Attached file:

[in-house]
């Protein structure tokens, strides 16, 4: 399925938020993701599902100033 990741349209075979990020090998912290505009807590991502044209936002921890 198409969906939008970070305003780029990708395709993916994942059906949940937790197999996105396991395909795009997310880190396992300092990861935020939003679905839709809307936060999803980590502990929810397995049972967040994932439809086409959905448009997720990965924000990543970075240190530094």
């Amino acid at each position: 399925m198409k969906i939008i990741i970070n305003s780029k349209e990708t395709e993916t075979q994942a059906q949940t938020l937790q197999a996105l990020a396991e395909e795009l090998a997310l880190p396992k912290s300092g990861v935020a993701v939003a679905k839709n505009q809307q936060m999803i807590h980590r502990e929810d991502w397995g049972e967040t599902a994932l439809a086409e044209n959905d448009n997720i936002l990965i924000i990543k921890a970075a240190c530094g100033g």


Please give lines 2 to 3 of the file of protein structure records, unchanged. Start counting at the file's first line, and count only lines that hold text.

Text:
């Protein structure tokens, strides 16, 4: 399925938020993701599902100033 990741349209075979990020090998912290505009807590991502044209936002921890 198409969906939008970070305003780029990708395709993916994942059906949940937790197999996105396991395909795009997310880190396992300092990861935020939003679905839709809307936060999803980590502990929810397995049972967040994932439809086409959905448009997720990965924000990543970075240190530094």
């Amino acid at each position: 399925m198409k969906i939008i990741i970070n305003s780029k349209e990708t395709e993916t075979q994942a059906q949940t938020l937790q197999a996105l990020a396991e395909e795009l090998a997310l880190p396992k912290s300092g990861v935020a993701v939003a679905k839709n505009q809307q936060m999803i807590h980590r502990e929810d991502w397995g049972e967040t599902a994932l439809a086409e044209n959905d448009n997720i936002l990965i924000i990543k921890a970075a240190c530094g100033g």